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Welcome Rain, Unwelcome visitors.

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The heavy rainfall that has recently soaked the country has come as much needed relief. The deluge, over 600mm in certain areas, has put out raging bush fires, given drought affected farmers cause for hope and refilled shrinking reservoirs.

Rural Fire Service Deputy Commissioner Rob Rogers. Said:

“After what's been a truly devastating fire season for both firefighters and residents who have suffered through so much this season, all fires are now contained in NSW, which is great news,”.

While 24 fires still remain in NSW and the ACT, none are burning out of control after heavy rain in the southern parts of the state, where all the remaining fires are located.

The staggering amount of rain that has fallen over the past week has resulted in Sydney's dams reaching their highest total since April 2018, with the average of all of the state's dams is now just over 75 per cent.

But while this is undoubtedly great news, it has brought unwelcome visitors to some affected areas. 

Shark Fin spotted at Narrabeen Lagoon
Shark Fin spotted at Narrabeen Lagoon

A shark, thought to be a great white was spotted the Lagoon at Narrabeen, close to Sydney in NSW. The council later confirmed that there was indeed a large shark in the popular swimming spot and warning signs were hastily erected. 

The Lagoon had been subject to flooding after heavy rainfall, which had opened it up to the ocean.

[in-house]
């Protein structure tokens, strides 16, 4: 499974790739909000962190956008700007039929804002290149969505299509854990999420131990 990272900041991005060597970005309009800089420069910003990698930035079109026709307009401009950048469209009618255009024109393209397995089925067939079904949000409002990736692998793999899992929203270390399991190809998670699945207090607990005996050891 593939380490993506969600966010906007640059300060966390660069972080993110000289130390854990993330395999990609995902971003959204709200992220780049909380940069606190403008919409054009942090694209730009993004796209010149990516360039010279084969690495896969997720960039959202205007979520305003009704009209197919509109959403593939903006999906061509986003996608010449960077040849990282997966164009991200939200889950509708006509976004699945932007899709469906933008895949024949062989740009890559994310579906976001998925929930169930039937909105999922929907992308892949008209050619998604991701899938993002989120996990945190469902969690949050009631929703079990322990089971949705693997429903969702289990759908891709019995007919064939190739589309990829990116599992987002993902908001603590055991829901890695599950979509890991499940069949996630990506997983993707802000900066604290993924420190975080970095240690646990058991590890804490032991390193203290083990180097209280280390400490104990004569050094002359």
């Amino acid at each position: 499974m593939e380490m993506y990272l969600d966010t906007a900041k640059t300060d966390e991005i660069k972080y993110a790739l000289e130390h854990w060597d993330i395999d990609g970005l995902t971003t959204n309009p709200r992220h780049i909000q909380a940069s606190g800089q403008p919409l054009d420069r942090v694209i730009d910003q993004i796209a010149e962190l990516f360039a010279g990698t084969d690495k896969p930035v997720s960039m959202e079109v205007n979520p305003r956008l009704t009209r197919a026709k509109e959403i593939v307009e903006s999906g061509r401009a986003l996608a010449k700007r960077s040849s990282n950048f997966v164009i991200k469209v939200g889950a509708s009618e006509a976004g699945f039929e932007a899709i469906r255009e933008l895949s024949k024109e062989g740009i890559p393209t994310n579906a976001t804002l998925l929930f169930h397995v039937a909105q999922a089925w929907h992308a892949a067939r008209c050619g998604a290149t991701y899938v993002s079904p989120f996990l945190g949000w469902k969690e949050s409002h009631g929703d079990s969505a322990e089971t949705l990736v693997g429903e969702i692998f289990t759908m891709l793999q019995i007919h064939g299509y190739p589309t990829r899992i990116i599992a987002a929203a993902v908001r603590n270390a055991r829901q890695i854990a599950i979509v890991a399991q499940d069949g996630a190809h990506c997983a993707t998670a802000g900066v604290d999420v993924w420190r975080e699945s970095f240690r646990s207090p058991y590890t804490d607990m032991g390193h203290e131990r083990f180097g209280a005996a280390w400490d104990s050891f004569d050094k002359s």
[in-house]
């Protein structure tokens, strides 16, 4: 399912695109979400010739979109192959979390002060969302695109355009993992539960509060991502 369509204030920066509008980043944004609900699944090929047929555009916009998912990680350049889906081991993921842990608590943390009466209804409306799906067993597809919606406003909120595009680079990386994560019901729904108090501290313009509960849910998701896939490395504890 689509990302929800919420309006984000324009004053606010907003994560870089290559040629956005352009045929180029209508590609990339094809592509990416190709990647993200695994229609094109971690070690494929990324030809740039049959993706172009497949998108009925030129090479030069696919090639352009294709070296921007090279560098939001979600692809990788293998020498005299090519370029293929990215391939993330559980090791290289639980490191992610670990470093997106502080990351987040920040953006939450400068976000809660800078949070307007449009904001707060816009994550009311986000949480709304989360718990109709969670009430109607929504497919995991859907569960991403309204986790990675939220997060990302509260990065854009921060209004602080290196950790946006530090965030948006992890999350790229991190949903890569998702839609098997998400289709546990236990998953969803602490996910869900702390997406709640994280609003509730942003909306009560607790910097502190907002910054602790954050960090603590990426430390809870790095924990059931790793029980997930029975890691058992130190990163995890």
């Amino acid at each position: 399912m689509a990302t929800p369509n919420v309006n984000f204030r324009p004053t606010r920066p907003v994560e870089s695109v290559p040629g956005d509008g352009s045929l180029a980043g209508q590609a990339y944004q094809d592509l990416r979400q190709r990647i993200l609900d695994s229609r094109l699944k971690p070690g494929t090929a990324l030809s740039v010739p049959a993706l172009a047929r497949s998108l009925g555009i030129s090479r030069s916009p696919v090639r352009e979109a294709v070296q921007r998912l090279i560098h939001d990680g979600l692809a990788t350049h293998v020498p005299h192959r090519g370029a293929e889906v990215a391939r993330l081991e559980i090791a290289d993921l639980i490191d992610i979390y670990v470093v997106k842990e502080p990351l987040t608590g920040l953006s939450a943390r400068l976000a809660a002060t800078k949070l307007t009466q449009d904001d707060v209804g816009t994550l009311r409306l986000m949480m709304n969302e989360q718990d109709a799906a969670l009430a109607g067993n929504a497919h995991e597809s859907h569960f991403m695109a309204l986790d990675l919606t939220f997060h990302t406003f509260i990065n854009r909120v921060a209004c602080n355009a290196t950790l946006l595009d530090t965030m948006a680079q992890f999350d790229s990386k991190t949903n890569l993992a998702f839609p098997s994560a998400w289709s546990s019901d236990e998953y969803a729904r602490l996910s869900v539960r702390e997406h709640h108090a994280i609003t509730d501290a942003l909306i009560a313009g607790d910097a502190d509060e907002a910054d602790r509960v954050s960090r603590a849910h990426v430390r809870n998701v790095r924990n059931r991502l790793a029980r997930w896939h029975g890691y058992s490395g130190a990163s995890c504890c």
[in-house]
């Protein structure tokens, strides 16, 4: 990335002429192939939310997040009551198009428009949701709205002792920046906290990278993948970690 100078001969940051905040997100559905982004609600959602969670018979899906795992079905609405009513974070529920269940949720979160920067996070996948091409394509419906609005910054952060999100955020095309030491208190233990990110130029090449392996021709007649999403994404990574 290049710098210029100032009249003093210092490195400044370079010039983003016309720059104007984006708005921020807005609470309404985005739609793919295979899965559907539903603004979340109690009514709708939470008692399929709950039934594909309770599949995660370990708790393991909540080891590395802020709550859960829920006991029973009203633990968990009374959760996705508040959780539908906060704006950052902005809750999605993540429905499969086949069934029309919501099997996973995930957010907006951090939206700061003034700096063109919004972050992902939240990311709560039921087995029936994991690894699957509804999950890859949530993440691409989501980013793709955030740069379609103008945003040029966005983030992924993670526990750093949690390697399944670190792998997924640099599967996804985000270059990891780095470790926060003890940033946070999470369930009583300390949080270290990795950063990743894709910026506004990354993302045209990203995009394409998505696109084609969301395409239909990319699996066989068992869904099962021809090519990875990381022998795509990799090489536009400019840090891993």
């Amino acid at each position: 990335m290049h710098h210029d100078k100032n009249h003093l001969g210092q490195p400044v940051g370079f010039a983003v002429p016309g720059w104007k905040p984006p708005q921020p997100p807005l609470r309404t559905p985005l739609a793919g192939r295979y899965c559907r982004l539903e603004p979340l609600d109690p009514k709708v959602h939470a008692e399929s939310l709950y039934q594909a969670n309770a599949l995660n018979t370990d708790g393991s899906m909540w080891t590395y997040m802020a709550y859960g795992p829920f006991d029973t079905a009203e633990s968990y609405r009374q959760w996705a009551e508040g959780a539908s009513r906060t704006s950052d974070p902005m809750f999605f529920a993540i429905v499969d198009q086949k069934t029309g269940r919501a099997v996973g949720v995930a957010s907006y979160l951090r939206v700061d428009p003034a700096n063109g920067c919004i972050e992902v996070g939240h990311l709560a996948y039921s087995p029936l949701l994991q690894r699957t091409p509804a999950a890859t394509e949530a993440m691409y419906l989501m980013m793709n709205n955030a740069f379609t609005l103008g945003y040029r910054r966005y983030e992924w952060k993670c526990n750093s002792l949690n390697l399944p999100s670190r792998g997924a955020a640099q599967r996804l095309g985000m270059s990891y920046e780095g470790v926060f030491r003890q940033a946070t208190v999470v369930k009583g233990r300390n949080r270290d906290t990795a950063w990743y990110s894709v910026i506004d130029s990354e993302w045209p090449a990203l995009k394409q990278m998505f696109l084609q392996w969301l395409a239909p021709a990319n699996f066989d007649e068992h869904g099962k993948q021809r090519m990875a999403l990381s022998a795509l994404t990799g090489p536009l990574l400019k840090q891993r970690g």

While in Gladstone, Queensland, A three-metre saltwater crocodile has been spotted in the Harbour.

Crocodile seen at Gladstone Harbour
Crocodile seen at Gladstone Harbour

The state's Department of Environment and Science were called when a passer-by spotted the giant reptile swimming around the harbour on Sunday. It is believed it was flushed out of a local creek by the torrential rain which has flooded much of the area.

Photo Credit: Instagram/@itchyfeet1971

Photo Credit: Queensland Department of Agriculture and Fisheries)

Adrian Stacey
Adrian Stacey
Scuba Diver ANZ Editor, Adrian Stacey, first learned to dive on the Great Barrier Reef over 24 years ago. Since then he has worked as a dive instructor and underwater photographer in various locations around the world including, Egypt, Costa Rica, Indonesia, Thailand, Mexico and Saba. He has now settled in Australia, back to where his love of diving first began.
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